On May 21, Ballot Initative 26-151, the Portland measure that would have required the fluoridation of the city's drinking water, was soundly defeated by voters—and former City Commissioner Mike Lindberg turned out to celebrate.
"It's really a reflection of the way that Portlanders treasure our Bull Run water," said Lindberg, the only major political figure the anti-fluoridation campaign had on its side. "Portlanders have a special connection with nature, let's put it that way."
But Lindberg also told WW he was talking to people on both sides of the fluoride fight about finding ways to protect children's dental health without water fluoridation. The options, he said, included launching a soda tax to pay for free dental clinics.
Today, those conversations became formal and public.
Portland City Club announced this morning it's starting a Children's Dental Health Task Force to find another way to protect kids' teeth. Lindberg, along with anti-fluoridation donor Daniel Deutsch and fluoride backer Jesse Beason of NW Health Foundation, will pick a panel of six: three fluoride supporters and three opponents.
Are you a fluoride supporter? Are you a fluoride opponent? The City Club press release notes that you can be on the task force:
PORTLAND Ore. (October 9, 2013)—This spring Portland experienced one of the most contentious special elections in recent memory over water fluoridation. While they disagreed on fluoridation, members from both sides recognized that heightened public awareness of dental health issues provided a rare opportunity to make a difference in Portland.
Today, together with City Club of Portland, some of the key leaders of Portland’s fluoridation debate announced that they are creating a special task force that will bring together both sides of the fluoride debate in the name of children’s dental health. The task force is funded and led by major water fluoridation proponents Northwest Health Foundation and Kaiser Permanente along with Daniel Deutsch, the largest in-state donor for the anti-water-fluoridation campaign.
“What excited us most about the campaign was the enthusiasm on all sides of the issue for a solution to Portland’s dental health problems,” said Nichole Maher, President Northwest Health Foundation. “After the election it was clear there were many areas in which the anti-side was actually an ally. It just made sense to reach out and combine forces.”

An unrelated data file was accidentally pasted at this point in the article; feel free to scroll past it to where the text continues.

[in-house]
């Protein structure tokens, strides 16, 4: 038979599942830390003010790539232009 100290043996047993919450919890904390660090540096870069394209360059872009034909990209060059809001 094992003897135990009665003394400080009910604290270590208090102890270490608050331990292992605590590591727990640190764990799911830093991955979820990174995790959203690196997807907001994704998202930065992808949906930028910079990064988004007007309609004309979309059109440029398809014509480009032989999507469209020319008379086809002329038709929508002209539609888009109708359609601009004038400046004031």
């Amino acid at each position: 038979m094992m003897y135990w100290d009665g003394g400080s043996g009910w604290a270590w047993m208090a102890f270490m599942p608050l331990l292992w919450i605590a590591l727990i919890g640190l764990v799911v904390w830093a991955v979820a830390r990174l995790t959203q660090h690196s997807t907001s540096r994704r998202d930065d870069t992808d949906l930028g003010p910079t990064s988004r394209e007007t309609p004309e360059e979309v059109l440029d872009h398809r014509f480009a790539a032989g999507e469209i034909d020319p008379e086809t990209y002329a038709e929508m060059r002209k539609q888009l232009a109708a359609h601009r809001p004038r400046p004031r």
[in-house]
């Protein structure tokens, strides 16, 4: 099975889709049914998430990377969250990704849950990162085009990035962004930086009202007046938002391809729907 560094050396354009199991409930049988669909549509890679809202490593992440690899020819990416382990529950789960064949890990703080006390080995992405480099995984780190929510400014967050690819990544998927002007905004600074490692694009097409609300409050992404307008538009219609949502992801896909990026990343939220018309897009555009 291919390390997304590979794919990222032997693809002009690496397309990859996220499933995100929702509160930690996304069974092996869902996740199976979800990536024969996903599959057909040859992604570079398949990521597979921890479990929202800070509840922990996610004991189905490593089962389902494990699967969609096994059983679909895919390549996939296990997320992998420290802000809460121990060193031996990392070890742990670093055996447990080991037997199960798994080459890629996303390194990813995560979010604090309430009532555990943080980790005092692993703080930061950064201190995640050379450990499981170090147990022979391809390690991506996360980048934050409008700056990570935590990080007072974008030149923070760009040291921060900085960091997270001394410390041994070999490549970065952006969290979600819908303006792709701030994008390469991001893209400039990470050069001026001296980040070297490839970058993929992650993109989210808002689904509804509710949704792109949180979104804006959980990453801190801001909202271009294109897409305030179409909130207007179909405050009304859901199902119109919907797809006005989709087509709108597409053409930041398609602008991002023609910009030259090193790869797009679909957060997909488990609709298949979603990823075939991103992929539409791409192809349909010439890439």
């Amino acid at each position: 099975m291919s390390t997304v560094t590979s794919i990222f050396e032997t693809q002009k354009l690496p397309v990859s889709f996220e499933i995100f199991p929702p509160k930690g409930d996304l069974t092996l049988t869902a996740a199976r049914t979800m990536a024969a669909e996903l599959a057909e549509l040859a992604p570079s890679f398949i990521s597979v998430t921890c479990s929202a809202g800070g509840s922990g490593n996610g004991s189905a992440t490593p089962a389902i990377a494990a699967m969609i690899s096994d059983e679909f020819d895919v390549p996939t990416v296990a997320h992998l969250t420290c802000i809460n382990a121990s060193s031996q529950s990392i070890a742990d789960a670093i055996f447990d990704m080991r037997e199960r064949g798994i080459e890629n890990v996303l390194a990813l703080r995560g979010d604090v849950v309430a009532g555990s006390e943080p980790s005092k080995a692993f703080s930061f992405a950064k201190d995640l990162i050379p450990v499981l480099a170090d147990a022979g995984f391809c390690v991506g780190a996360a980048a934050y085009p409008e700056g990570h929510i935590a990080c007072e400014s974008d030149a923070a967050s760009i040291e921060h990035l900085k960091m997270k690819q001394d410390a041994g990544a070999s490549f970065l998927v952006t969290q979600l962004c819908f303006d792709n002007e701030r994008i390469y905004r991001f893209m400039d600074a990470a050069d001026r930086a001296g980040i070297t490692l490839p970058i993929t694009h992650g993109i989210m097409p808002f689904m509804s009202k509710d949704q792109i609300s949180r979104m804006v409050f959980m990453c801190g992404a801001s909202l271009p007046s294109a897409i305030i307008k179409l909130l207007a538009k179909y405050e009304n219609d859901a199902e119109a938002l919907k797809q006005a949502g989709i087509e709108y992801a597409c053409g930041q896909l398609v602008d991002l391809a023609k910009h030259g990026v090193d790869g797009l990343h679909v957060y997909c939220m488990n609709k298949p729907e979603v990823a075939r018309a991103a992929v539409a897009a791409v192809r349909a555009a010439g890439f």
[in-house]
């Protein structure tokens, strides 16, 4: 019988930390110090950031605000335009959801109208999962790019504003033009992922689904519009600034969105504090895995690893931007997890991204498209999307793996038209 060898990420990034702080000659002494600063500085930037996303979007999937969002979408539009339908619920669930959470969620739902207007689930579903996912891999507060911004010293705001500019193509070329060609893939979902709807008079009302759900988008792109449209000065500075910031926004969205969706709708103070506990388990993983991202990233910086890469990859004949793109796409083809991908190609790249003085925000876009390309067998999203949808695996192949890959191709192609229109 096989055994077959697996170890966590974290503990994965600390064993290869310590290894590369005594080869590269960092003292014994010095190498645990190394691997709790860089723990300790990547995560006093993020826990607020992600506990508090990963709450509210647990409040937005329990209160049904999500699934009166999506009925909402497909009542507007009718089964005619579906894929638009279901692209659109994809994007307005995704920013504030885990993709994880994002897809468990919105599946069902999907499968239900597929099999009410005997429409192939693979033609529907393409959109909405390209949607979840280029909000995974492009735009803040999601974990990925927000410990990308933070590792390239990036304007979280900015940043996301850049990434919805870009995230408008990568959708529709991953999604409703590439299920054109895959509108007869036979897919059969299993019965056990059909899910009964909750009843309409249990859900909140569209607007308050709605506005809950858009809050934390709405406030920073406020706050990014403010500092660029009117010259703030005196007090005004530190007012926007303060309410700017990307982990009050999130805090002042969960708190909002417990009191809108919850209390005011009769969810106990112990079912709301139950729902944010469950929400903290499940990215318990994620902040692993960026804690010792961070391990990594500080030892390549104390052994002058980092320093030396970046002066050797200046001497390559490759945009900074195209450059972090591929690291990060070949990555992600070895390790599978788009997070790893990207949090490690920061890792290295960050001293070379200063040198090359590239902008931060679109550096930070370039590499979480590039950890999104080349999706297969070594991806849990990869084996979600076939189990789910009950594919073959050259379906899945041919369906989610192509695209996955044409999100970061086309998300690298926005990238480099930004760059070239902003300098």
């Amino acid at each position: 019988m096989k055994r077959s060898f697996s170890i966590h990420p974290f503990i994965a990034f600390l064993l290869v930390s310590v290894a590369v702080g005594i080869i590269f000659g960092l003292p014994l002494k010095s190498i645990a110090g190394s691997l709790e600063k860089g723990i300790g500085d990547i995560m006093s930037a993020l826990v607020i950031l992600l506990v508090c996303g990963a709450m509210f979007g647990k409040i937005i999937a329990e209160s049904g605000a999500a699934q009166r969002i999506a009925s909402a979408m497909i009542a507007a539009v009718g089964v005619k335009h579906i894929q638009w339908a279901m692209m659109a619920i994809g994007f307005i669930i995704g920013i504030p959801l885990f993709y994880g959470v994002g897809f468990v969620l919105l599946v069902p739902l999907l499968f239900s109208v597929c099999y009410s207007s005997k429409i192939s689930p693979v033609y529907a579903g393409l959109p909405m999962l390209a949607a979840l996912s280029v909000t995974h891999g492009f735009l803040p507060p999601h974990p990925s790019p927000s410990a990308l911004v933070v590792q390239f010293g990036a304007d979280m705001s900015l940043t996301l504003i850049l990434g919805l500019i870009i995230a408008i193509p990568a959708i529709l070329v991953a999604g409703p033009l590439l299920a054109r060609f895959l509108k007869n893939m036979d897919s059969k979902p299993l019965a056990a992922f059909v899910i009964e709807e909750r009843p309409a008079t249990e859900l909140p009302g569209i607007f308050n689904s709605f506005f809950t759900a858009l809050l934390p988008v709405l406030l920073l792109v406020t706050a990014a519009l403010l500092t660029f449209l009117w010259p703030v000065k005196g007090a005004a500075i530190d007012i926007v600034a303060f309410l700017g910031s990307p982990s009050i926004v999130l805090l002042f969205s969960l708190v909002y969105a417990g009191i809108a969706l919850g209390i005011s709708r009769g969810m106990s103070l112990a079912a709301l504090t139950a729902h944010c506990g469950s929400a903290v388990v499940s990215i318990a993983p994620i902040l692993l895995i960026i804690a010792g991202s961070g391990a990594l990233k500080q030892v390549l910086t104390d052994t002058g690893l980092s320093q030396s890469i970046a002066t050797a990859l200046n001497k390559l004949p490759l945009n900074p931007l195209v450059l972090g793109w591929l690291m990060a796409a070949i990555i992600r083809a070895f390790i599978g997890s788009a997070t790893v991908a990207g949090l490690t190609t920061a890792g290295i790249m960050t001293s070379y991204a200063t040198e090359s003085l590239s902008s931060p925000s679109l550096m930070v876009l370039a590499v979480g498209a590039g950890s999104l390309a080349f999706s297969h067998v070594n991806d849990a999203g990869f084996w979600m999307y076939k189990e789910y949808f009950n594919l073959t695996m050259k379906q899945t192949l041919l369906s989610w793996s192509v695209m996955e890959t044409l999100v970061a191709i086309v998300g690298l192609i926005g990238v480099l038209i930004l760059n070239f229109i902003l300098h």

The task force will study the most workable solutions for improving dental health outcomes for children in Multnomah County. It will examine proven community-based strategies that have improved dental health in other cities. Following the findings of the report, the task force will develop a set of recommendations.
"I truly appreciate the willingness to come together, and find a common purpose, in spite of our being on opposite sides of the debate,” said Deutsch. “In the end, we are working toward the same goal, a healthier Portland. I'm thankful for the opportunity to be part of this collaboration."
City Club member Carol M. Ford will be facilitating the task force, which will be comprised of three representatives each from the pro- and anti-water-fluoridation sides along with three dental health policy experts. Community members who are interested in serving on the task force should apply online (PDF) by October 16. Learn more about the task force on the City Club website.
Task Force members will be selected by a committee comprised of: Jesse Beason, NW Health Foundation; Daniel Deutsch, Principal of Leftbank Development; Mike Lindberg, Former Portland City Commissioner; Nicole Pexton, City Club Research Board; Byron Palmer, City Club Research Board
Learn more about task force partners at: www.nwhf.org, www.kp.com, and pdxcityclub.org